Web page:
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As a novelist, Michael Chabon has a vivid imagination. One of his novels centers around a world in which there is no state of Israel, only a large Jewish refuge in Alaska. Chabon’s imagination was on full display last week, when he toured Israel and denounced an “occupation” that exists only in his mind. Together with other American Jewish critics of Israel, Chabon visited Hebron. Afterwards, he told The Forward that “the occupation [is] the most grievous injustice I have ever seen in my life.” Now keep in mind that 80 percent of Hebron is occupied by the Palestinian Authority. But for some reason, Chabon is concerned only about the 20 percent controlled by Israel, writes columnist Stephen M. Flatow.
Iowa on April 27 became the latest U.S. state to pass legislation designed to undermine the anti-Israel Boycott, Divestment and Sanctions (BDS) movement. In a 38-9 vote with three excused absences, the Iowa Senate passed one of the strongest anti-BDS bills in the country. The prospective law would prohibit both investment and contracting by the so-called “Hawkeye State” with companies participating in BDS, either against Israel or “territories controlled by Israel.” The bill also prohibits secondary boycotts by extending its ban to boycotters of those who do business in Israel or the “territories.”
As recently as the 1940s, anti-Semitism was so common in the United States that even the president privately told offensive jokes about Jewish immigrants in a faux New York Jewish accent. Yet in the past few months, a candidate who is the son of Jewish immigrants and has a pronounced New York Jewish accent has won 18 presidential primaries and caucuses. He has received donations from more than 4 million Americans—the largest number of individual contributors to any political campaign in U.S. history. Have American public attitudes toward Jews changed so drastically? And if so, how did it happen? The unexpected achievements of Democratic candidate Sen. Bernie Sanders illustrate a remarkable transformation in public attitudes that has taken place, in which the cranky old Jewish socialist of yesteryear is now viewed affectionately through the prism provided by “Saturday Night Live” and “Seinfeld,” writes historian Rafael Medoff.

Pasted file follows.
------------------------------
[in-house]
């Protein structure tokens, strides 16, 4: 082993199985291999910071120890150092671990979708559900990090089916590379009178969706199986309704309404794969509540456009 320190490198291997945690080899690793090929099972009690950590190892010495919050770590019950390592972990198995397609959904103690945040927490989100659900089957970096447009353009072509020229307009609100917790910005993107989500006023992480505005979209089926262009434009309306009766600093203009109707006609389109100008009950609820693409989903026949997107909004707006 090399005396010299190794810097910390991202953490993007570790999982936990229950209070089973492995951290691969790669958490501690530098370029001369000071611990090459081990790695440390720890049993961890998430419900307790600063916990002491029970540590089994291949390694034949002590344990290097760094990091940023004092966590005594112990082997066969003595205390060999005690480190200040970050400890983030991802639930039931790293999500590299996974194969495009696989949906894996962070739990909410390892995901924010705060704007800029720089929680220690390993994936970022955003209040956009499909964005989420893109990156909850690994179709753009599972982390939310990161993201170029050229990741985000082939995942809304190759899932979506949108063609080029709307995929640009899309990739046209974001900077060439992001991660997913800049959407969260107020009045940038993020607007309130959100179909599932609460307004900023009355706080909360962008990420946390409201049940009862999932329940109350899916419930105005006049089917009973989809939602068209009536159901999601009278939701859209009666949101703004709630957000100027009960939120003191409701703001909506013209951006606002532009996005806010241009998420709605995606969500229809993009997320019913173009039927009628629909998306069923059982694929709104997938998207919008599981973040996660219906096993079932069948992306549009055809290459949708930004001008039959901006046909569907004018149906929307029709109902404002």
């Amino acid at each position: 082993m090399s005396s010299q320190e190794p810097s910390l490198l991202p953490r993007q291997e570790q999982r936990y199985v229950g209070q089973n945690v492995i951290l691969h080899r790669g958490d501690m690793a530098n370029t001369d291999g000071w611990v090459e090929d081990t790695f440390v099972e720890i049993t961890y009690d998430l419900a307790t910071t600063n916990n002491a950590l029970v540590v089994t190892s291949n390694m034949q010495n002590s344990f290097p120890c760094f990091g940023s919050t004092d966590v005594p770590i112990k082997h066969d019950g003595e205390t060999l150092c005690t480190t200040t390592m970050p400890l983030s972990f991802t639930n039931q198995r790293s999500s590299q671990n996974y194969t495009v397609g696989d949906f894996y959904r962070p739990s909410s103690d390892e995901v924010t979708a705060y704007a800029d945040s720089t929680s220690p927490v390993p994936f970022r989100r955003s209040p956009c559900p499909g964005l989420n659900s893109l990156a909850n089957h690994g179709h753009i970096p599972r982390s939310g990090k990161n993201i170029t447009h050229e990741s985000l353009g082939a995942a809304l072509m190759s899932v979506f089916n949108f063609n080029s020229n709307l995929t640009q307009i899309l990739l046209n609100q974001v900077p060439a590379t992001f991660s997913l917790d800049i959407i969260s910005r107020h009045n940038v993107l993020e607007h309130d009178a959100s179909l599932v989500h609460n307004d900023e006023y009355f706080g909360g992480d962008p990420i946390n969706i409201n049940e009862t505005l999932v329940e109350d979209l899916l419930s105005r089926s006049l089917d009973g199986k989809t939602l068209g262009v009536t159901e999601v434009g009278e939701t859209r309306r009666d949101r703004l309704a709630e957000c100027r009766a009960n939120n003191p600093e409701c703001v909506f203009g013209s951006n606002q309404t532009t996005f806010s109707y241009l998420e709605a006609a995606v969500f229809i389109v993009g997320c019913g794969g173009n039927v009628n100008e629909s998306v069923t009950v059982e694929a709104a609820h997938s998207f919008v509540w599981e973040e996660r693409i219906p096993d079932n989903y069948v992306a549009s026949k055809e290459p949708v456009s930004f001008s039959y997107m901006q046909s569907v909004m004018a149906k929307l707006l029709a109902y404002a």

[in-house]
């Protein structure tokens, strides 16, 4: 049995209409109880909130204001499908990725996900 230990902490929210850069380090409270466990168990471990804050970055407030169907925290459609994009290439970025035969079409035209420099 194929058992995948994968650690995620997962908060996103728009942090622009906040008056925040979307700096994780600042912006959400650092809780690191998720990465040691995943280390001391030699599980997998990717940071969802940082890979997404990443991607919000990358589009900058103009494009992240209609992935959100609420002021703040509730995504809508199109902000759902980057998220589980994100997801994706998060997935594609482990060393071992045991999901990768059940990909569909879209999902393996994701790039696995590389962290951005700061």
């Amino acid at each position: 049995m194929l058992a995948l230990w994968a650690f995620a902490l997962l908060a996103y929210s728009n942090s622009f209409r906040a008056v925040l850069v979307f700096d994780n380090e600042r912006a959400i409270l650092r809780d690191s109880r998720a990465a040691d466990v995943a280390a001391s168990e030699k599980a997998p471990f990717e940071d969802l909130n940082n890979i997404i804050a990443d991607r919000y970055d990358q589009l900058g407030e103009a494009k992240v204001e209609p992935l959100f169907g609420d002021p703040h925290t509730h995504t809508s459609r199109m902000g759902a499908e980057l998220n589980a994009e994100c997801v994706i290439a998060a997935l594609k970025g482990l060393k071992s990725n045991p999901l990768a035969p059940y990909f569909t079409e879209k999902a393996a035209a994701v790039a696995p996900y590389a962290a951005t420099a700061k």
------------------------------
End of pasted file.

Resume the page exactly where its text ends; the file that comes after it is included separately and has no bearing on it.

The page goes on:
Every people has its betrayers. And if Jews needed a reminder of that adage, 11 Jewish law students and alumni at Harvard Law School just might have provided it. Indeed, the surprise was that it was only 11. These students and alumni became witting apologists for Husam El-Qoulaq, the Harvard law student and Palestinian activist who invoked the anti-Semitic stereotype of the smelly Jew, when he hurled a question at former Israeli foreign minister Tzipi Livni as to why she was so “smelly.” The Jewish apologists really outdo themselves when they say they are adding “context” to the incident, writes columnist Abraham H. Miller.
A successful legal campaign against the American Studies Association's boycott of Israel will likely rebound onto the other faculty associations that have endorsed this insidious campaign. The boycotters will repeat over and over again that such action encroaches upon their First Amendment rights. Like every single one of their assertions, this too is a lie. Nobody is questioning their right to preach this coarse and hateful discourse. Implementation of their political program, however, is a vastly different story, as it involves active discrimination and requires civic organizations to ditch their own charters, writes JNS.org columnist Ben Cohen.